Stronger Core

Continuing the SVR downstream, as yet another strong core pops up.  Colder cloud on IR and now prob severe is starting to jump up.  Blue color showing ProbHail and ProbWind in the 30s.

Cell also showing more signs of organization in the SRM…better chances for hail.

Also getting a pickup from the DMD (latency issue still for NMDA).


Springfield Illinois Storms

Right now I’m analyzing the various new products to nowcast where and when storms will intensify. Currently I’m comparing ALLsky cape to the mesoanalysis from the spc. Right now the mesoanalysis is higher with cape compared to allsky. Over our area the it’s cloudy so the it’s taking data from the GFS.

A cell in our western counties ramped up very quickly while our computers were down. Prob severe immediately directed our eye to the cell. The probsevere lined  up with an uptick in vil values and velocity.

I’m comparing the actual sounding to what’s shown on nucaps, and allsky to see what’s initializing the best. The actual sounding shows 3025kj of surface lavyer cape and 1453 of mixed layer.

Around the same time allsky shows a similar value of cape.

The modified sounding was closest to the actual sounding with 1515kj of mixed layer cape

The nonmodified sounding is much lower when it comes to mixed layer and surface cape. In the case the modified sounding was more reliable and gave a more accurate picture of the current state of the atmosphere.

The all sky cape was much higher, around 2300kj.

That increase might be due to the fact that the sampled area of interest was filled in by the GFS. Whatever input the GFS was taking into might have lead to it overestimating the amount of CAPE.

I’m also looking at GLM products to see trends with convection. The combination of event density and GLM minimum flash area help me to see the rapidly growing updrafts as well as cell that are producing hail. That’s the case right now. My warned cell is producing penny size hail.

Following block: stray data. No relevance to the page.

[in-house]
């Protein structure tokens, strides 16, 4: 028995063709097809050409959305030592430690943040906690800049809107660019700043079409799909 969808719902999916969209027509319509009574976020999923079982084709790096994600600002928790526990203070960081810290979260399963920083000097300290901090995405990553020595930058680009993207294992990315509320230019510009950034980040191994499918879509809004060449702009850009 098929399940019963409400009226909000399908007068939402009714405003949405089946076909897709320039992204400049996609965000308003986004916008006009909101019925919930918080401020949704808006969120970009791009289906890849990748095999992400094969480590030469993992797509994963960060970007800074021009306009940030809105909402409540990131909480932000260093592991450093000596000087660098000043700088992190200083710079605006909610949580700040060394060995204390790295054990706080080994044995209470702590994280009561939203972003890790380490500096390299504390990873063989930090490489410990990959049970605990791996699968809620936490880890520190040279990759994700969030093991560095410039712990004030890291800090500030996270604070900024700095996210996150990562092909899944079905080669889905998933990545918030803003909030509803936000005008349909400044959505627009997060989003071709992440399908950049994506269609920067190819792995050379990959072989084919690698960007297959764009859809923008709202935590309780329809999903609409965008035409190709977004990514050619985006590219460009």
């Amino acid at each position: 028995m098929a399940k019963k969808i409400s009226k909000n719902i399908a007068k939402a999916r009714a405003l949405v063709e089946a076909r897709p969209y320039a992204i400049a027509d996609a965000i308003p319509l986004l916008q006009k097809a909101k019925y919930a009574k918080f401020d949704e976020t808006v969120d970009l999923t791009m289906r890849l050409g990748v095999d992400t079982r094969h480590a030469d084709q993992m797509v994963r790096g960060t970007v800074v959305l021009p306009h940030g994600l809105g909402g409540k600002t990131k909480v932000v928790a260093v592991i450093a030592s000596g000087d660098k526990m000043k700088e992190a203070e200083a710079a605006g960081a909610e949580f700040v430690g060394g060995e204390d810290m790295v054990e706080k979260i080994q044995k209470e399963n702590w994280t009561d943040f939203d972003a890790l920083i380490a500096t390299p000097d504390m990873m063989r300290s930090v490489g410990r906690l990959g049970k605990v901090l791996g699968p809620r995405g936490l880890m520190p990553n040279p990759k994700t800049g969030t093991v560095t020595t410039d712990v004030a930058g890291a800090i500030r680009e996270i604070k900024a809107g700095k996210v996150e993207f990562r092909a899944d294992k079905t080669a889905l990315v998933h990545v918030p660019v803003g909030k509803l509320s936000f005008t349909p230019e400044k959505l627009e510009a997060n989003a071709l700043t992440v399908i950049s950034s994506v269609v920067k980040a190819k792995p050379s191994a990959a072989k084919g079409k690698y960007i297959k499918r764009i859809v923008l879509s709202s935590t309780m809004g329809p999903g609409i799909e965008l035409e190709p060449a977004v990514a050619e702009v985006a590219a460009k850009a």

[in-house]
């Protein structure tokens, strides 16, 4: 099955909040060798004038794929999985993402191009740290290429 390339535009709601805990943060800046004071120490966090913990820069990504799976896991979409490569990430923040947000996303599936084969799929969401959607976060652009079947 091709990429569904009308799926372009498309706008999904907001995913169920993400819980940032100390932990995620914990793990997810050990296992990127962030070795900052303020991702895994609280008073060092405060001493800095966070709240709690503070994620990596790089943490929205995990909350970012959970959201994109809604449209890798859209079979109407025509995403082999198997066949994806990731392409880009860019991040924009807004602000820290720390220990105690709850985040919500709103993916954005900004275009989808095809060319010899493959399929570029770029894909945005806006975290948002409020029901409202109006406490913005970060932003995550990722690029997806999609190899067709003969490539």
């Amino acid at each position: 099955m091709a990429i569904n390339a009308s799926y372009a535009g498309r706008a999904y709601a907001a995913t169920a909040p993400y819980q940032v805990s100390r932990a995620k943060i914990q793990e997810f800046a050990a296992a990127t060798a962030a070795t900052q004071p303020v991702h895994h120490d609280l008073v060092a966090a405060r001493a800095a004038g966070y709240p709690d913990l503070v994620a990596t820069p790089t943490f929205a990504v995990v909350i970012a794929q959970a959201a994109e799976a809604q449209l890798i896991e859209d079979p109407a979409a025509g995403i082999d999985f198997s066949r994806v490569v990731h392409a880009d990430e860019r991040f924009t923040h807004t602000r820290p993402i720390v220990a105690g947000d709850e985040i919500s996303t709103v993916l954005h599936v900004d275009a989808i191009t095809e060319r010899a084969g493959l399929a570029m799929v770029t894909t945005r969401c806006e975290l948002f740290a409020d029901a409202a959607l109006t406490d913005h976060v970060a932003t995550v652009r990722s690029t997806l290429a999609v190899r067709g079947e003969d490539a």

About an hour later the FED Is starting to pick up on longer flashes, but the event density is still showing higher values. The lines up with satellite which shows overshooting tops, but storms are overall keeping their intensity. The overall trend combined with looking at stability indices aids me in nowcasting that storms will at least maintain their strength over the next hour or so.

The Day Land Cloud convection RGB was helpful in analyzing different cloud tops. The color scale highlighted the thin cirrus compared to the lower thick clouds. It also dipicted the outflow boundary from our southern storms very well. It gives much more detail to the cloud types compared to the visible satellite.

Today I also got the chance to analyze and compare the merged TPW precipital water with the allsky.

During the afternoon the PW values stayed fairly steady across the northern half of the state while moisture increased in southern Illinois.

The TPW decreased PWATS to close to 1 inch as storms moved through. T

That data was sampled in a cloudy environment.

Meanwhile, the AllSky does show a decrease in PWATS but’s farther north compared to what actually happened. That data was pulled from the GFS since it was in a cloudy location. It was helpful to see how each product performed in this environment. It’s nice to have access to both in order to see which one has the best handle of the current atmosphere. That initialization helps me monitor trends and nowcast.

As storms moved south out of my DMA I used Day convection RGB just to monitor growing cells. It was clear to see the strongest storms because they had the bright yellow maxes.

Earlier in the day was able to compare NMDA with the low level azshear. Tornadoes were’t a major threat, but the NMDA did line up with peak areas of Azshear. That storm did produce wind damage, and strong wind gusts.

Taylor Johnson.

Springfield Storms

We’re currently analyzing storms developing in the Springfield Missouri WFO.  Right now I’m using various tools to monitor if these storms will become severe.

Right now I’m using a combination of radar, GLM, nucaps, and the All sky products. Currently the most helpful tools on top of what I normally use are allsky and the lightning products.